Both "täglich" and "tagtäglich" means "every day". Is there any difference between the two?

From Duden:


  1. jeden Tag (vor sich gehend, wiederkehrend)
  2. (veraltet) alltäglich



jeden Tag ohne Ausnahme

Is it the case that "tagtäglich" stresses more strongly the fact that it's every day, without exception?

  • 2
    I'm bold today and like to (partially) object to what Duden says here - 'alltäglich' is not at all outdated language in standing expressions like "Der alltägliche Trott" or "Der alltägliche Berufsverkehr".
    – tofro
    Commented Feb 20, 2016 at 12:51
  • 2
    @tofro I think when Duden says "(veraltet) alltäglich", it means that this meaning is outdated, not that the word "alltäglich" is outdated. (I could be wrong, though)
    – boaten
    Commented Feb 21, 2016 at 0:25

1 Answer 1


There are differences in usage.

täglich translates to daily and is used much the same as in English.

Diese Zeitung erscheint täglich.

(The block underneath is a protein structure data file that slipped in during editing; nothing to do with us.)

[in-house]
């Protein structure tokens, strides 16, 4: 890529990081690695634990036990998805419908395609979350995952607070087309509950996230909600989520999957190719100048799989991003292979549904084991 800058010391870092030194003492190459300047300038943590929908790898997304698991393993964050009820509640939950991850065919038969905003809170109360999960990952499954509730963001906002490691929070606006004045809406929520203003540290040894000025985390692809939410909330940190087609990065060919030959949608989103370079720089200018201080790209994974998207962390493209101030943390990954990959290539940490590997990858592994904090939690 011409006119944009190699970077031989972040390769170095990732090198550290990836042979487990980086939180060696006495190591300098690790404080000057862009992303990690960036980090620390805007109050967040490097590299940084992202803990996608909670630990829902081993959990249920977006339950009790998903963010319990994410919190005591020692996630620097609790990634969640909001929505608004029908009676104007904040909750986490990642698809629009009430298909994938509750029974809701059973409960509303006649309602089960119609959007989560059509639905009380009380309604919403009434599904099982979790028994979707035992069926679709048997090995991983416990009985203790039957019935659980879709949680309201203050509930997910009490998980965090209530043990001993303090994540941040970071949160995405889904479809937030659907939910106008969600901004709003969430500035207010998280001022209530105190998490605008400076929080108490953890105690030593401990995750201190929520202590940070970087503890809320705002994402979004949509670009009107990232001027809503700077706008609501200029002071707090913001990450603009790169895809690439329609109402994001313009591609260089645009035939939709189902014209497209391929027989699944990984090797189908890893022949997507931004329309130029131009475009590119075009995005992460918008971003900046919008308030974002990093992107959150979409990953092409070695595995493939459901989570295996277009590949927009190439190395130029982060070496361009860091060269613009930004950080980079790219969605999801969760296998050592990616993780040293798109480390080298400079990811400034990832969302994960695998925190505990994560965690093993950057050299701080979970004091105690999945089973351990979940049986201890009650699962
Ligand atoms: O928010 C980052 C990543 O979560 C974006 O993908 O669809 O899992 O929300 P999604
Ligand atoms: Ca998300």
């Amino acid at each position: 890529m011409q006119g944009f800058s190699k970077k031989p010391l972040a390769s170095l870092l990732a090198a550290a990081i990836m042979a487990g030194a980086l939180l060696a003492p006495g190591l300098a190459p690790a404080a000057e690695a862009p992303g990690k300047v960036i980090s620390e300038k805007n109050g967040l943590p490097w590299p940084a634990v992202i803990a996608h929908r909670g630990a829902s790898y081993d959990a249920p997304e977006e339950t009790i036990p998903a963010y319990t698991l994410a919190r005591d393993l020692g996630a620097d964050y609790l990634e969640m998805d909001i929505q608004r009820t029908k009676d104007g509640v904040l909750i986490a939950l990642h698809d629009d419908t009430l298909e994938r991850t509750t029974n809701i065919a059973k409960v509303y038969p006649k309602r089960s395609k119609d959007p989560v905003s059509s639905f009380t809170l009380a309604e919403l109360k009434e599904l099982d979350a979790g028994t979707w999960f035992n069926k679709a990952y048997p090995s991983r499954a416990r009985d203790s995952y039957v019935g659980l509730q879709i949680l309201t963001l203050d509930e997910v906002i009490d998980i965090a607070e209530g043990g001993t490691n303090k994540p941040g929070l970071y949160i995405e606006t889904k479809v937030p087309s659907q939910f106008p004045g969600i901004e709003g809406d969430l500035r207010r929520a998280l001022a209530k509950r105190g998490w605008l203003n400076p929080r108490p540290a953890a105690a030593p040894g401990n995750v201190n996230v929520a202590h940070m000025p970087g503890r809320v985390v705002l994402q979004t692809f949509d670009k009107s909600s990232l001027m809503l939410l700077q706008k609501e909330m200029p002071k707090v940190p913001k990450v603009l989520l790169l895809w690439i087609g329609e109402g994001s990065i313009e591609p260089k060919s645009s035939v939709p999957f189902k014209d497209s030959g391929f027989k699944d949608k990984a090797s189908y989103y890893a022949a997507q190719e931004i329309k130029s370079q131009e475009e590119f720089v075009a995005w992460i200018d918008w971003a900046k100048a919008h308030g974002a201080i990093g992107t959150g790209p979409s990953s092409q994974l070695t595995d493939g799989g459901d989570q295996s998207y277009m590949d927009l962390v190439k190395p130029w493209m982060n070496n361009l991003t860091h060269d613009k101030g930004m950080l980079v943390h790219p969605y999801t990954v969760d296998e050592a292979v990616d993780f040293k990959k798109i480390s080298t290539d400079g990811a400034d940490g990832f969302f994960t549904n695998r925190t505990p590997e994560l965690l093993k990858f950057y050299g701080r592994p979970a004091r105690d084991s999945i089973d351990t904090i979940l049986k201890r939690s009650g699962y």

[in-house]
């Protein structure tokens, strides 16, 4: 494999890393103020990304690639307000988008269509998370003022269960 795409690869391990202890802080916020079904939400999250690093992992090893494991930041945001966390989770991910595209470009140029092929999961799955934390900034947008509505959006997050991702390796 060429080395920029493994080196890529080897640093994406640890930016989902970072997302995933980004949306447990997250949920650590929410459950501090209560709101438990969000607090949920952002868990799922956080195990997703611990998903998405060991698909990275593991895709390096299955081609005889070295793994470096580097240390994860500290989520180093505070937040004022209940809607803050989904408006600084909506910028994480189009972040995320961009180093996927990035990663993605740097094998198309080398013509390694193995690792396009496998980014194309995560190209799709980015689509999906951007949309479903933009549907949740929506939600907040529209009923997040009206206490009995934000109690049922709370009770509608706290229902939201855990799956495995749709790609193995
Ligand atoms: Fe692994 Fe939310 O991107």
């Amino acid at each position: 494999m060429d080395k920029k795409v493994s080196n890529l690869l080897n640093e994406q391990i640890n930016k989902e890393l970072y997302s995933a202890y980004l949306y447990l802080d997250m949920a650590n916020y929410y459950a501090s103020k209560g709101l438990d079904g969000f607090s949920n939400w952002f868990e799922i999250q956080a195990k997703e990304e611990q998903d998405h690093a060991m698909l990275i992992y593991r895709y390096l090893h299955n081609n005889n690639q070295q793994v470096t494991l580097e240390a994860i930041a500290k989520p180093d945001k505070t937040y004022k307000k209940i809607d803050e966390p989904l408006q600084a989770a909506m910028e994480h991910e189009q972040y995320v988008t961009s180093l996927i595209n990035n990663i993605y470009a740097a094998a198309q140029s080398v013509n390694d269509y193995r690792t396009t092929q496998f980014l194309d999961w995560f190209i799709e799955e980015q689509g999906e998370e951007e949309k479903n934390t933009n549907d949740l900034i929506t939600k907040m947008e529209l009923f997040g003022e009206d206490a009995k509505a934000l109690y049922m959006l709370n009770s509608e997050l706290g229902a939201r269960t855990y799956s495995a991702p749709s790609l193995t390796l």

Die tägliche Zahnpflege sollte niemals vernachlässigt werden.

It is a neutral term that states that something happens every day or at an interval of once per day.

tagtäglich is similar, but has a touch of (possibly dull) routine, much like day after day (which could also be expressed as Tag für Tag in German).

Tagtäglich macht er sich auf den beschwerlichen Weg zu seinem weit entfernten Arbeitsplatz.
Ihre tagtägliche Arbeit bestand darin, acht Stunden lang denselben Handgriff zu wiederholen.

Or the example from duden

Es war tagtäglich dasselbe.

It does emphasise that there are no exceptions (unless they are explicitly stated) and that nothing ever changes in this routine.

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